86
methods used in the theory of reliability, simulation modelling are not applicable to ensure the TLS resilience, which requires the development of a conceptually new approach to ensuring the TLS resilience.
2 The Traditional Approach to the
Assessment of the Structural TLS Resilience in the Conditions of Destructive Influences
Within the framework of studies devoted to the development of methodological foundations for ensuring the TLS resilience, it is necessary to analyze such an important feature as the TLS configuration structural resilience. In a broad sense, the structural TLS resilience is understood to be such an ability of the object in question, which allows it to maintain, within certain limits, the quality of its target functioning (or restore such ability) by changing (forming) the corresponding structures (configurations).
The change in the structural states of the TLS is associated both with the proliferation and restoration of malfunctions in the elements of the structure of the TLS, and in the process of fulfilling orders. We will consider the failure (inoperable) the TLS functional element, which is not able to perform all the production and technological operations assigned to it. A functional element will be considered partially efficient if it can perform at least one of the assigned production and technological operations. It is obvious that the values of the particular indicators of the quality of functioning of the TLS in each state depend on:
many failed, workable or partially workable functional elements; distribution of production and technological operations; reallocation of these operations between workable or partially workable functional elements.
An important and indispensable condition for studying the capabilities of the TLS is the analysis and evaluation of the architecture of its structural states, reflecting both the functional and productiontechnological features of the TLS control.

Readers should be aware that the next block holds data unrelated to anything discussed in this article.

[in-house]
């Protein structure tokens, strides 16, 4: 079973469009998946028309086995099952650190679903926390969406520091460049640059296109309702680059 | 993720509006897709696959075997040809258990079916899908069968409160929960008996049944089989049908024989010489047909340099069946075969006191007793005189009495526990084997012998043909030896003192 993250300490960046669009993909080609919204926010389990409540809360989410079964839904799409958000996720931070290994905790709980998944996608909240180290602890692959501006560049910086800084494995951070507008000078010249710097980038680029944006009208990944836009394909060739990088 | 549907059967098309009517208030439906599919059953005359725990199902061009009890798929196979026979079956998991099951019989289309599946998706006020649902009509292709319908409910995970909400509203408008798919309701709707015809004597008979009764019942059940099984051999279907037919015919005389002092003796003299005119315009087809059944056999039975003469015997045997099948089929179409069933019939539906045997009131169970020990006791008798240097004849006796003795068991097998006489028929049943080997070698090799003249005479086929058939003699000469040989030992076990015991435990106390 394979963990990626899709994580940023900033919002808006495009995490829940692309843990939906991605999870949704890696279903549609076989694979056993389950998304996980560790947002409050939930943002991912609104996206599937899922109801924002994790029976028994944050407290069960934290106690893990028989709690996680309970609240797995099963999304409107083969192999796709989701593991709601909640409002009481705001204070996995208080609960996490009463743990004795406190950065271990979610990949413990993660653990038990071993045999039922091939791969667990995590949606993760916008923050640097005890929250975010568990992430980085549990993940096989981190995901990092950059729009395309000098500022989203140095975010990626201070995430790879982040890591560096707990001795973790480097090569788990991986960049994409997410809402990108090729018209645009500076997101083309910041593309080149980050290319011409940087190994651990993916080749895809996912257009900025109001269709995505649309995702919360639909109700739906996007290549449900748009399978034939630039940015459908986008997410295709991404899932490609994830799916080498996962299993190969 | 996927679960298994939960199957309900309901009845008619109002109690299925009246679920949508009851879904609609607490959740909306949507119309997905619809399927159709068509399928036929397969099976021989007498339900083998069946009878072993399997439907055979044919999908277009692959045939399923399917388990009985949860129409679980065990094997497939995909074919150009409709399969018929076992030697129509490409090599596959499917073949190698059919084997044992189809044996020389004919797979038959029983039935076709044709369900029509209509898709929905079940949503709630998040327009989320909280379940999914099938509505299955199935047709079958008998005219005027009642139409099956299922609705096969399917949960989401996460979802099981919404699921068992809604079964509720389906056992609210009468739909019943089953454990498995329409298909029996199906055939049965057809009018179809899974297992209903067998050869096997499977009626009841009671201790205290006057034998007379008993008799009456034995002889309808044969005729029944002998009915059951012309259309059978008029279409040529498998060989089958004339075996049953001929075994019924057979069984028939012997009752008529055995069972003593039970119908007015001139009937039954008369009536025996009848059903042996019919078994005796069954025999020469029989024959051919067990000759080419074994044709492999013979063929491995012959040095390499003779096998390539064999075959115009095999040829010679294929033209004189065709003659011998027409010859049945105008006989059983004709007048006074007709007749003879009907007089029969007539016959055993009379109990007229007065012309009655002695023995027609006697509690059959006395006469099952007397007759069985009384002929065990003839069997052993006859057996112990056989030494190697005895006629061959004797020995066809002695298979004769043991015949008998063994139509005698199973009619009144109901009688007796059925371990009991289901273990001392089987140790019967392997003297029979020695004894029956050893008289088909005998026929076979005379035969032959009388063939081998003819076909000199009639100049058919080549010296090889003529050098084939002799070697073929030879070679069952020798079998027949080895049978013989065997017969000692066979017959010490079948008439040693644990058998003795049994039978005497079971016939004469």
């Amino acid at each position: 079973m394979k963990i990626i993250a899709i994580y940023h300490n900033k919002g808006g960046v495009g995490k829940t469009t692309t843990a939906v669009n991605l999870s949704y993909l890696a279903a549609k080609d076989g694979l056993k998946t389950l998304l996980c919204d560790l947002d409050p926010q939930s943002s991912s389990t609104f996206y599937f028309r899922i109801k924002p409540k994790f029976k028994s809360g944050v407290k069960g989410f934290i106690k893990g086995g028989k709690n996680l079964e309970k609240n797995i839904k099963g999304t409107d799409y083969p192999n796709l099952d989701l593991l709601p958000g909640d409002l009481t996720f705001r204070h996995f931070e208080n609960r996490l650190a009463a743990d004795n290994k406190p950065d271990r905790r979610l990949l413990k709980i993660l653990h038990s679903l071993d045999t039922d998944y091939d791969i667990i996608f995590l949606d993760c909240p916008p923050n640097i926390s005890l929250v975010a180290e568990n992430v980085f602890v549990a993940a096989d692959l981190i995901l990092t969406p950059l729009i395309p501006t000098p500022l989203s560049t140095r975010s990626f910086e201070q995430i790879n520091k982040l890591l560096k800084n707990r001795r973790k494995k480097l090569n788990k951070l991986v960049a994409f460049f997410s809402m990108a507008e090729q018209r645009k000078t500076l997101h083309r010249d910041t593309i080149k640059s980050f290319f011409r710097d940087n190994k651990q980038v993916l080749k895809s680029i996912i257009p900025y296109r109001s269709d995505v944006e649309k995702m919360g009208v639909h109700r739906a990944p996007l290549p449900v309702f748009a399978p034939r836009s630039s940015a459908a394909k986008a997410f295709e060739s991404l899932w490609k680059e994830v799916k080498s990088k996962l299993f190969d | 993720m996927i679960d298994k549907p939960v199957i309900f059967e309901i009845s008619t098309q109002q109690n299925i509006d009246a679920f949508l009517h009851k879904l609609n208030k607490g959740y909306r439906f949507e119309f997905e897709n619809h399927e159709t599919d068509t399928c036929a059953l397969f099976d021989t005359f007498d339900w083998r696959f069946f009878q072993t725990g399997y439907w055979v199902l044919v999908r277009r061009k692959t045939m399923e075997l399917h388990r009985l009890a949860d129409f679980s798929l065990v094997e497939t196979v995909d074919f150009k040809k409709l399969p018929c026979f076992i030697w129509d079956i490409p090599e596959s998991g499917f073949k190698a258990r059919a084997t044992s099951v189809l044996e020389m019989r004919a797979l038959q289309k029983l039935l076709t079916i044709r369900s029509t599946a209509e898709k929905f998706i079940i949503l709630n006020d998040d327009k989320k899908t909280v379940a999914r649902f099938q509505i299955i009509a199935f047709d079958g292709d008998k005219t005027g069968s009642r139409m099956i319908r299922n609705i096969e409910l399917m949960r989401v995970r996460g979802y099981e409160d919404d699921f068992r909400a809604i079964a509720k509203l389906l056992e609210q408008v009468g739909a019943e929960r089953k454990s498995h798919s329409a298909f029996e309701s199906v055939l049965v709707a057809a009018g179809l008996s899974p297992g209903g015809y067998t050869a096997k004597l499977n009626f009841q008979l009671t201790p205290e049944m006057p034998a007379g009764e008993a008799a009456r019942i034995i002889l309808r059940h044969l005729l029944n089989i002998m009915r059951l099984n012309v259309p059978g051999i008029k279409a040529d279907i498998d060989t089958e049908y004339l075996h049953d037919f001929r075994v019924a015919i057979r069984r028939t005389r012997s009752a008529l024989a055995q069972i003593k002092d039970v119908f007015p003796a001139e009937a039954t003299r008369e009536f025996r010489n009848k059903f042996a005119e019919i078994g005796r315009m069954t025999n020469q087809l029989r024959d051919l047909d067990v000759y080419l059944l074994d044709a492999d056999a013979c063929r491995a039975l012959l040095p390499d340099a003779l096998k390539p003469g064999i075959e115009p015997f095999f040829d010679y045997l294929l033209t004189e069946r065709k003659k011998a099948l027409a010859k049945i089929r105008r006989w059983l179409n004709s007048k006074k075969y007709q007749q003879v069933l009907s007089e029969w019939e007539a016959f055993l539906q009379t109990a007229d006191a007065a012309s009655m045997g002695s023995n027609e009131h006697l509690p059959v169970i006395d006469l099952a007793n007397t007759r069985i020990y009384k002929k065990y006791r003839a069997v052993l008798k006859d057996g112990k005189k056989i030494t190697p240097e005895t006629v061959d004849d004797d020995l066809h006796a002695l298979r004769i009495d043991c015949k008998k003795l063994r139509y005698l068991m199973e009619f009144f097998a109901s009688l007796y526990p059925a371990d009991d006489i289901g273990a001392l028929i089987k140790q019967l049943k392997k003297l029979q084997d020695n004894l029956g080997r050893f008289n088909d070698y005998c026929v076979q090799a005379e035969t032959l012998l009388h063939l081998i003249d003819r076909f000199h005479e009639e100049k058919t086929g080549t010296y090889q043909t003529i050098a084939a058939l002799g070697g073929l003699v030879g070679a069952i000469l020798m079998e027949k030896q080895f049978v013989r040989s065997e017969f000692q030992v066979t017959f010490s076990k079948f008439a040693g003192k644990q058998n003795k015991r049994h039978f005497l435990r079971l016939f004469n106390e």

Structural models of the functioning of most complex technical systems can be correctly described [Rya76, Kop10, Pav18] by block diagrams, fault and event trees, connectivity graphs, multiterminal networks, etc.
However, these structural models can describe the functioning of only monotonic systems. In monotonous models, it is impossible to take into account the logically complex and contradictory relationships and relationships between functional elements, for example, which in some structural states of the system increase, and in others, decrease the indicator of the effectiveness of its functioning.
Also, monotonous models do not represent systems in which elements simultaneously operate, some of which provide an increase, for example, reliability or resilience, and another part causes failures or accidents, i.e. has the opposite, detrimental effect on the security of the system as a whole.
In the study of the TLS resilience, the structure of which is described by graphical models (monotone system [Pav18a], the TLS is considered “destroyed” if, in the case of deleting vertices or edges, the graph will satisfy one or several of the following conditions: the graph consists of at least two connected components; there are no directed paths for
certain sets of vertices; the number of vertices in the largest component of the graph is less than some predetermined number; the shortest path exceeds a given value.
Accordingly, the TLS is considered to be tenacious if these conditions are not met.
To analyze the properties of the structural resilience of the TLS under these conditions, as well as to synthesize a system with the required property of structural resilience, it is necessary to introduce a quantitative assessment that adequately depicts the property in question.
When studying the TLS structural resilience according to the approach proposed in that study [Pav18], introduces the notion of generalized failure of the multiplicity, which considers the structural states of the TLS formed upon the sequential refusal of various combinations ( ) of the entire set of functional elements structures for different functional elements ( where is the number of functional elements of the TLS structure considered).
Among the set of structural states for a given generalized failure is determined by the set of working states, the power of which we denote , or the set of unworkable states, the power of which we denote
( ).
For comparison of various structures, the relative function of the TLS structural resilience is determined
( ), its linear
interpolation is performed by a piecewise linear function and the integral indicator of the structural resilience of the the TLS is introduced as the
following functional .
We assume that the TLS is in an inoperable structural state if, in a generalized refusal, all elements that are included at least in at least one of the minimal failure sections of the TLS structure are removed.
In the most general case, the TLS structure is characterized by minimal failure sections, each of which consists of elements. Moreover, the failure sections have common elements.